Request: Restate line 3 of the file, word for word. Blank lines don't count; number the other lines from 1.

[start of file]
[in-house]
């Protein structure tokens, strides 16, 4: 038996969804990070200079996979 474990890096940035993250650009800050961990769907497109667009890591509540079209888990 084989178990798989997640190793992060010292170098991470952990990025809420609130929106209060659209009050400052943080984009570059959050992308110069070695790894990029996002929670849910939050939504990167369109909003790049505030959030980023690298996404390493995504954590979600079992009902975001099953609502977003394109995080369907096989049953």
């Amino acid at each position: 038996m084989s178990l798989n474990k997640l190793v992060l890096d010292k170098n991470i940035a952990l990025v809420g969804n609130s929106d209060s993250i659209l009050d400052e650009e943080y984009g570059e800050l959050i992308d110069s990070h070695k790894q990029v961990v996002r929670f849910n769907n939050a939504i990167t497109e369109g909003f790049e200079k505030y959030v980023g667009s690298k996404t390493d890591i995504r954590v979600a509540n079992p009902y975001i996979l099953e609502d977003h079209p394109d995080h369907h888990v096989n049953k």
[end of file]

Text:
């Amino acid at each position: 038996m084989s178990l798989n474990k997640l190793v992060l890096d010292k170098n991470i940035a952990l990025v809420g969804n609130s929106d209060s993250i659209l009050d400052e650009e943080y984009g570059e800050l959050i992308d110069s990070h070695k790894q990029v961990v996002r929670f849910n769907n939050a939504i990167t497109e369109g909003f790049e200079k505030y959030v980023g667009s690298k996404t390493d890591i995504r954590v979600a509540n079992p009902y975001i996979l099953e609502d977003h079209p394109d995080h369907h888990v096989n049953k």